I was a terrible music student when I was a kid.
I started formal piano lessons at age 9, but my parents found out very quickly where piano fell on my list of priorities. I didn’t practice, and responded to the corrective measure that my teacher introduced-a practice log, to be filled out each day- by filling it out with fictitious amounts on the car ride over to lessons. My shrewd teacher saw through my ruse, but, to her credit, she never called me out directly as a liar. Instead, she conveniently went on vacation and filled her schedule for the next semester before my mom could sign me up. My piano career had seemingly ended at age 11, and I was overjoyed.
It was that summer that I discovered George Gershwin’s “Rhapsody in Blue” and from there, the sound of jazz. This was the kind of piano playing that my adolescent self could relate to: loud, brash, and with plenty of contempt for rules. I could barely read music, but I became determined to learn how to play this style, no matter how many hours is took. My parents were confused.
Rhapsody In Blue was really hard. It didn’t take me long to figure out that the sheet music was well beyond my skill level. It seemed like some passages legitimately required a third hand (I later found out I had was actually a piano reduction, meaning that it wasn’t just the piano part of the orchestral score that I heard Leonard Bernstein play, but the entire score for all instruments just kind of mashed together into two staves). Undaunted by this, I tore into the score in the same way that I read books (or write blogs, for that matter) – I skipped around to the interesting parts first.
The “interesting” parts to me at this time were the jazz-influenced bits; the fast piano runs and chromatic passages, the majestic main theme, the slow blues riff that led to the American Airlines commercial part (sorry, Gershwin). These passages sounded like nothing I had ever heard before, and I began slowly picking them apart, trying to discover their inner workings. Before long, I began reading up on Gershwin’s non-classical influences, and decided that I needed to explore ragtime and honky tonk piano, reading about its history and practitioners.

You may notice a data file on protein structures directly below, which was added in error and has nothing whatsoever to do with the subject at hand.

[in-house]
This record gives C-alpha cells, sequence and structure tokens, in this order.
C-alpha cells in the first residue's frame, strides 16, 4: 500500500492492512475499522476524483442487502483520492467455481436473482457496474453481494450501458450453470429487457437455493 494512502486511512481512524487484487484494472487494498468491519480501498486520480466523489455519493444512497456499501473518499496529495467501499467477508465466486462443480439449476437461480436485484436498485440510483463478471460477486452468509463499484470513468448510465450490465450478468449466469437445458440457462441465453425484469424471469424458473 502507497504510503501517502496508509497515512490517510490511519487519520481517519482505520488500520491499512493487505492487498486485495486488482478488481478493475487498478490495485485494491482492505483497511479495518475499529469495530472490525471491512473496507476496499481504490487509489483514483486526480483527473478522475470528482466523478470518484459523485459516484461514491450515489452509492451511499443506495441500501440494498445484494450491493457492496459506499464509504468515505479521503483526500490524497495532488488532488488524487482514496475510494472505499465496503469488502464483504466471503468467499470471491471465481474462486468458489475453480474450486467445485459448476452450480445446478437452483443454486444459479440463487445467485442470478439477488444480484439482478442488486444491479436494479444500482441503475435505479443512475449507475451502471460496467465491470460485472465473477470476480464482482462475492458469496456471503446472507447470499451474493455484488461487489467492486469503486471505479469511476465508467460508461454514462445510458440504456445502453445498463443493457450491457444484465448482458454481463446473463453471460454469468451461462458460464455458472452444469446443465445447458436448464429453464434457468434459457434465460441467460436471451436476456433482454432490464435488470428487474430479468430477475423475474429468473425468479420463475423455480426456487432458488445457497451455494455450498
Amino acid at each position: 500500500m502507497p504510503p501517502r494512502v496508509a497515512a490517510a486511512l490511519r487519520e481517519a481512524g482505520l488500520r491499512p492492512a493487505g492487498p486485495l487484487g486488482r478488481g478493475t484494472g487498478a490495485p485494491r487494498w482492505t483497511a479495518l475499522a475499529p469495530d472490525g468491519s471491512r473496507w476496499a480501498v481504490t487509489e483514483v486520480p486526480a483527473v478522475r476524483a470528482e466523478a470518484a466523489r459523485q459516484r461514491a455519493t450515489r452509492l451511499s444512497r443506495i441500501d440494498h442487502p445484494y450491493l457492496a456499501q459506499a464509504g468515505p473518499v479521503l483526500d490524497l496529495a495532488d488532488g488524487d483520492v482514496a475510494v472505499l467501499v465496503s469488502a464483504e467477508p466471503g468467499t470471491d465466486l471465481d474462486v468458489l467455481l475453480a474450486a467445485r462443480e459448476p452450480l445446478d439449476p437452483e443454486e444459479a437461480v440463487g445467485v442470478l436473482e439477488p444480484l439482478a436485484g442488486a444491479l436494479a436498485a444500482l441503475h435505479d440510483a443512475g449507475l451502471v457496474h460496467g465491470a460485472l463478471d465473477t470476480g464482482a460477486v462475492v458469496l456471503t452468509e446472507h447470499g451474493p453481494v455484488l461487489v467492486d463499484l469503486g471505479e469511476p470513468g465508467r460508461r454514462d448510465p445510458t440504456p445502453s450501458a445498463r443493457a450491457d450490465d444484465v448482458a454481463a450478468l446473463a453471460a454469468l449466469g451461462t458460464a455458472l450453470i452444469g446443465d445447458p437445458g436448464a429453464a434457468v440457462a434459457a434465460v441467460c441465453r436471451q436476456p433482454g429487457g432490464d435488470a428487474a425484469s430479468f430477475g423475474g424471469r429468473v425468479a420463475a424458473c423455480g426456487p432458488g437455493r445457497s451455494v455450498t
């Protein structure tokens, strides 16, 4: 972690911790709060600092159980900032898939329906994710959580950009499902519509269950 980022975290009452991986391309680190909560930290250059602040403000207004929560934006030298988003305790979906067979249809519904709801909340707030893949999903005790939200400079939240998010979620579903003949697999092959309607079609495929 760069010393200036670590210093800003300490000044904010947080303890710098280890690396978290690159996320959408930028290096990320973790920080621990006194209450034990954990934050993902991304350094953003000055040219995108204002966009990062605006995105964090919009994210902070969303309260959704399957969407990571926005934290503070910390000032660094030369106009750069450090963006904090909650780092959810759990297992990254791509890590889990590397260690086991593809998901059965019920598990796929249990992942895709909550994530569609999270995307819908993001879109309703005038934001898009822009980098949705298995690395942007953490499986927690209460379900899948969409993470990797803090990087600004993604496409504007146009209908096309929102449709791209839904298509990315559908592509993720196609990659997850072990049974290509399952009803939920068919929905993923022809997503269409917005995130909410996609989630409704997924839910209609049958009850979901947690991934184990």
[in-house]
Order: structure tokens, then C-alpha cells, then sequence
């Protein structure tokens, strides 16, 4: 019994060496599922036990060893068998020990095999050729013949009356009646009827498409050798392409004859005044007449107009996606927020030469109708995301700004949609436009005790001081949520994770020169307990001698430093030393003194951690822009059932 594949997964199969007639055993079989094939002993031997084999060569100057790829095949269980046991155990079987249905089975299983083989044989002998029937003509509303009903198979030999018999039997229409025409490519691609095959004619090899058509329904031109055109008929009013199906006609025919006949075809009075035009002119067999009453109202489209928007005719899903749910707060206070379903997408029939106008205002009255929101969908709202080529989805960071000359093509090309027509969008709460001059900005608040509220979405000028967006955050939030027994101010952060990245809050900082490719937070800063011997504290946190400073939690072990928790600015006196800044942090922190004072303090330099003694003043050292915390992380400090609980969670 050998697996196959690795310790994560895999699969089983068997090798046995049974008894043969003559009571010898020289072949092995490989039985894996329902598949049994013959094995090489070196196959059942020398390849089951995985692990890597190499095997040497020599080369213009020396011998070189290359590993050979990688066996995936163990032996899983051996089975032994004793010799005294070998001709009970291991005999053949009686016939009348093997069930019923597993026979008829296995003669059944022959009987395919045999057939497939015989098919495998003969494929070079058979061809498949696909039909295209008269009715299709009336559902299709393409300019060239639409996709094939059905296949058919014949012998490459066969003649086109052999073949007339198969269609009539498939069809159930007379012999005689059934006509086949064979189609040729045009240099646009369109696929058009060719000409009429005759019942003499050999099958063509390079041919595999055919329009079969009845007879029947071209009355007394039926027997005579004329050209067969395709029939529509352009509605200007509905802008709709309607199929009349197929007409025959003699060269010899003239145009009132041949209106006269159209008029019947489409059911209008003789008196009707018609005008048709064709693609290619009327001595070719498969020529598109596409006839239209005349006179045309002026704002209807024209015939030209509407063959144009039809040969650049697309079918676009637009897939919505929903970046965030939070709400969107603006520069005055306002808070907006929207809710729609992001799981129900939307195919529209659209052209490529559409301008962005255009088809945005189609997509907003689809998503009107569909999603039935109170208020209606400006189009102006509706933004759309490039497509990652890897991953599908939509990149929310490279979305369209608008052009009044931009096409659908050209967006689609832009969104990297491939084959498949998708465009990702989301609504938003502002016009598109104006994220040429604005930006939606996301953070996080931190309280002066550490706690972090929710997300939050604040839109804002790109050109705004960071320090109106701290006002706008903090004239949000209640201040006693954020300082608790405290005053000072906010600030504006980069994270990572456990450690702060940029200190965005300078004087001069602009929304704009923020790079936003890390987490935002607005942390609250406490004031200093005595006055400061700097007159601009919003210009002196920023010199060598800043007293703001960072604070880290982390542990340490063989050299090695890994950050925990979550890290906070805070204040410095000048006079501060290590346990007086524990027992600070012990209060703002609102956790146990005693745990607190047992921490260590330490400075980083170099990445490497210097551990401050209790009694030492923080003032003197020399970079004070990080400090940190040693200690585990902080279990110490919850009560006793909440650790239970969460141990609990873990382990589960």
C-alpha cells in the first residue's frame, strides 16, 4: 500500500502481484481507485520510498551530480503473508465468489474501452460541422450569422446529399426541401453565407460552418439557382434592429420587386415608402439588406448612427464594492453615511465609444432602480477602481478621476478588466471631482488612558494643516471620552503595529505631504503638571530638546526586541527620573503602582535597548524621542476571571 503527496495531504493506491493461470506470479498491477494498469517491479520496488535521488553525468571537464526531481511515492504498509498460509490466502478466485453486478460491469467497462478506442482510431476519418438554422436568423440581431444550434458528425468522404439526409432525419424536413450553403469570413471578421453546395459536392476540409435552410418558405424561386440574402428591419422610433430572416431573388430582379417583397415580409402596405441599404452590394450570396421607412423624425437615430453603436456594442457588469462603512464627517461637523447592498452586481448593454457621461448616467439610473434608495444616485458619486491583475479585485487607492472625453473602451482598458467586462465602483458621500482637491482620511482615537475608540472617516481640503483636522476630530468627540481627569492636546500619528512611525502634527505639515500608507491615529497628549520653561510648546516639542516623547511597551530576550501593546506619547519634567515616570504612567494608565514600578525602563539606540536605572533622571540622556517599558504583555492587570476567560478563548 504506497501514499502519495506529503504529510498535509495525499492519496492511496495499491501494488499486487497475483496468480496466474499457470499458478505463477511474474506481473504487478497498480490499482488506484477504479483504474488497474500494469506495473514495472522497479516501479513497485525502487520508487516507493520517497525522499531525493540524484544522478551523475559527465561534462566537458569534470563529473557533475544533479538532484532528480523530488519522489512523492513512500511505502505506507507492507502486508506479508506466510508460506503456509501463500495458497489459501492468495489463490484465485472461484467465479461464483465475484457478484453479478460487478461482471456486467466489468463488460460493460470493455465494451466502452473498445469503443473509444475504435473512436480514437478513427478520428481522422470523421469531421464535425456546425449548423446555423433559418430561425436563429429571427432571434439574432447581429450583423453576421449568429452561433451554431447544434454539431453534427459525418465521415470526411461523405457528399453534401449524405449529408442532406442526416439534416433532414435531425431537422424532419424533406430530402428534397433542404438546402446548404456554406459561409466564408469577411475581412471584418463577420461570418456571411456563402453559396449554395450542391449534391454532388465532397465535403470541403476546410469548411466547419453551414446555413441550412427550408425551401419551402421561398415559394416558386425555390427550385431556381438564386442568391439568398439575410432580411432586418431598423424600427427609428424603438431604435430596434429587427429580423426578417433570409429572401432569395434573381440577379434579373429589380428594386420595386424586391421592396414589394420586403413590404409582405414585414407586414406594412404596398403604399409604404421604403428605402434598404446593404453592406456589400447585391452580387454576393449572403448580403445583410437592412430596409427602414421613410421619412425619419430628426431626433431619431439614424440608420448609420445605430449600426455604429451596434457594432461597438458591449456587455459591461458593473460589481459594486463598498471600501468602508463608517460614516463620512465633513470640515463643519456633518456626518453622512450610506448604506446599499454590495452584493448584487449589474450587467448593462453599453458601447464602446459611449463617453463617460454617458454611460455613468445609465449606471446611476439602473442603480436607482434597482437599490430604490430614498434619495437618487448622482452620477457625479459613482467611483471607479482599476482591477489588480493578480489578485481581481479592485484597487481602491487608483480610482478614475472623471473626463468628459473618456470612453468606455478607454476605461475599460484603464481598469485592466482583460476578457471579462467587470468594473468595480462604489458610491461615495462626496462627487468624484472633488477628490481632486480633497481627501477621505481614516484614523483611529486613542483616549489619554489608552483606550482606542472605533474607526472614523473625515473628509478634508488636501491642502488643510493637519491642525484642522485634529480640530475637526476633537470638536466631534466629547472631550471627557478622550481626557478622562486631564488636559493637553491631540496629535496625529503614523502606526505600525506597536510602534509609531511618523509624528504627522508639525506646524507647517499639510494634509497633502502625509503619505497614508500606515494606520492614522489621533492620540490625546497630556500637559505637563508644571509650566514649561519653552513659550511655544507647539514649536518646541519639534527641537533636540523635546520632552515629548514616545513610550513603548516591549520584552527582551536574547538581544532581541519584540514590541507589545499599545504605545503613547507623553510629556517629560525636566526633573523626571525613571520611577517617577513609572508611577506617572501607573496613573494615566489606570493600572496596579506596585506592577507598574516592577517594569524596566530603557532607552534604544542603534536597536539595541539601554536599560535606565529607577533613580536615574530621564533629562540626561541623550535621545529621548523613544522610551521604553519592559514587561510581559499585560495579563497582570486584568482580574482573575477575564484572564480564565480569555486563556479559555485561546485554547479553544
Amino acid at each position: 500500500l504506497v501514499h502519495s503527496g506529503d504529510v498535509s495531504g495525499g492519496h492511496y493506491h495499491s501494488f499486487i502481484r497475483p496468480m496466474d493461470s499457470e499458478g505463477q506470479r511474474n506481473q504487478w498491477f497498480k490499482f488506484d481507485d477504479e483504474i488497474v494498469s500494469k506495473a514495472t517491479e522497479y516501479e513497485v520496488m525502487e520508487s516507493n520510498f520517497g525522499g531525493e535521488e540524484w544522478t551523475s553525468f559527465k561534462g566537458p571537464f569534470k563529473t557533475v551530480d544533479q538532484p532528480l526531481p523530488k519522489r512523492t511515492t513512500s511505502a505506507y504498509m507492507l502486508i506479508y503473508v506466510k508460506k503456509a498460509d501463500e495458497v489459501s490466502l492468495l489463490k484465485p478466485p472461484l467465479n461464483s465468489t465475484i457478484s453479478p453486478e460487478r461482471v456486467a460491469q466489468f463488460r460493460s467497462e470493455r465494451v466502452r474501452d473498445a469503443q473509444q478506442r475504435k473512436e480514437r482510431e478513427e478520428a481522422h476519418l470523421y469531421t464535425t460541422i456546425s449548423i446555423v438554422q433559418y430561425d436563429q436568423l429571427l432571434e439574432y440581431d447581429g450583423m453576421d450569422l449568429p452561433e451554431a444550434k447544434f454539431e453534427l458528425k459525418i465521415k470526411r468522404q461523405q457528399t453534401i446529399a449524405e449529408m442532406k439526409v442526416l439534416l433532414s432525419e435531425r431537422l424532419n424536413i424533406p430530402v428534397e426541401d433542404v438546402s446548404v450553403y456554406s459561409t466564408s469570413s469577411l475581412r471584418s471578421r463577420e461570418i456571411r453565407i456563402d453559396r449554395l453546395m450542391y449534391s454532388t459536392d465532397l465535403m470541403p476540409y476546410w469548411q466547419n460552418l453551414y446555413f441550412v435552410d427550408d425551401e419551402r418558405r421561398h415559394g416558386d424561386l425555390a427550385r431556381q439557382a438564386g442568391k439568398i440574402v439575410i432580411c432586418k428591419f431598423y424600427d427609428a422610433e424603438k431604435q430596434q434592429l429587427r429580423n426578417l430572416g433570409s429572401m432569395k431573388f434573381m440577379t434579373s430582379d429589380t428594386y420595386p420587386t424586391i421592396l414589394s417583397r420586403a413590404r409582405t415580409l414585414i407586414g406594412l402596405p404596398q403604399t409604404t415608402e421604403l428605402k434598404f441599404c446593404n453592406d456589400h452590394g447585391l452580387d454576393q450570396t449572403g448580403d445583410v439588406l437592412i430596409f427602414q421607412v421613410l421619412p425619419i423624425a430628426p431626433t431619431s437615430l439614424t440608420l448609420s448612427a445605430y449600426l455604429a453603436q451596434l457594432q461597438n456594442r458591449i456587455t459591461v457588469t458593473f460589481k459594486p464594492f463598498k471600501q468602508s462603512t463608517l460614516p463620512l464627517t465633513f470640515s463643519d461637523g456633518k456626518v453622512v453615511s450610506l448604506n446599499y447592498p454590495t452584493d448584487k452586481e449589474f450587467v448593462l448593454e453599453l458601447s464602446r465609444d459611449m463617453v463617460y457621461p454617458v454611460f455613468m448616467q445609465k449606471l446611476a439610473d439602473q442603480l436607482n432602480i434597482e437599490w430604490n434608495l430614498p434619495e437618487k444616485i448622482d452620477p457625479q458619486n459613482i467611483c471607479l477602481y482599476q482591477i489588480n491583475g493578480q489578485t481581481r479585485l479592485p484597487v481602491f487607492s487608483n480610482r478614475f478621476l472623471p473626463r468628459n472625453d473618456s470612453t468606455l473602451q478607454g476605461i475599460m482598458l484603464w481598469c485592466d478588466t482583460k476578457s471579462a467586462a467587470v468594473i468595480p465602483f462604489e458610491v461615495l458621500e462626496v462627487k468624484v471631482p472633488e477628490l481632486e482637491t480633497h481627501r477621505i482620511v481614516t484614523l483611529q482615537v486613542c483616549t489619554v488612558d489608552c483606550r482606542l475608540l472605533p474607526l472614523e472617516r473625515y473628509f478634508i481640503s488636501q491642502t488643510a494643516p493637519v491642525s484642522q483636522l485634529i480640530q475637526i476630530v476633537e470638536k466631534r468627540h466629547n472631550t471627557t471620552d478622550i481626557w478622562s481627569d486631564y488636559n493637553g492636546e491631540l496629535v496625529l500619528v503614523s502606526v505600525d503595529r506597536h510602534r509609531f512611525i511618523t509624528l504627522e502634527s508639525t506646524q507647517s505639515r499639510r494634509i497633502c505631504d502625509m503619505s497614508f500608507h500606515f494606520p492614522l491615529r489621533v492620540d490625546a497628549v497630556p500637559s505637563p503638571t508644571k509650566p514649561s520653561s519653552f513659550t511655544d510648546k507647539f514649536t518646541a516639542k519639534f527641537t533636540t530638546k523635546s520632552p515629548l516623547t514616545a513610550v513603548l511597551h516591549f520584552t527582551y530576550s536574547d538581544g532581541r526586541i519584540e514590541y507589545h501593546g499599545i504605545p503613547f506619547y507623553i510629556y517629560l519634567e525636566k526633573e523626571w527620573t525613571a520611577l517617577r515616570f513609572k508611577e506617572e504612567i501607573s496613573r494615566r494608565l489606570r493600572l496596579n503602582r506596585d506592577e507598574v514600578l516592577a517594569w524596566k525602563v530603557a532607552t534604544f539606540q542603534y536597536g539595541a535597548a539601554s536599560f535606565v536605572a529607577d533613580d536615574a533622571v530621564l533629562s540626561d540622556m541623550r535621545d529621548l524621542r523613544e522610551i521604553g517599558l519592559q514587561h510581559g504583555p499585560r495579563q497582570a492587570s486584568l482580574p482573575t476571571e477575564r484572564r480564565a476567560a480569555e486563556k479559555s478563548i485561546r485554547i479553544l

From there, I discovered stride piano and heard Fats Waller play A Handful Of Keys. I couldn’t find any sheet music for it, but I was able to build upon what I had already learned about ragtime and picked out a good chunk of it by ear. I devoured books about early jazz and it’s key figures: Jelly Roll Morton, Louis Armstrong, Bix Beiderbecke. I took out CDs and cassettes by the dozen from my local library, putting my headphones on and rewinding passages while I sat at the piano, trying to mimic them. My repertoire grew: Black Bottom Stomp by Jelly Roll Morton, Black and Tan Fantasy by Duke Ellington, Ella Fitzgerald’s version of “How High The Moon.” Hours flew by at the piano, sometimes just experimenting. I was not yet in high school at this point, but I was already hooked.
Looking back years later, I realize that this type of makeshift music training was the best kind of education I could have received. I wasn’t learning technical things – I couldn’t even play scales correctly – I was learning a love for music. Without that love, I would have never had the nerve to pursue a career in music against all odds. Without that love, I would have happily accepted that pop music sounds the way it does today because no one cares about older styles of music. Without that love, I would have never have met so many inspiring, creative musicians that helped me create the community that is Postmodern Jukebox.
Download / Order “Bad Blood” from our ‘Swipe Right For Vintage’ album:
If your dream is to become a musician, don't just learn to play an instrument or sing well. Find what inspires you, and dive into it with a passion that screams, "This is all I want to do, every day." Because that's what it takes.
[some passages from the above are reprinted from my piano course, "Ragtimify"]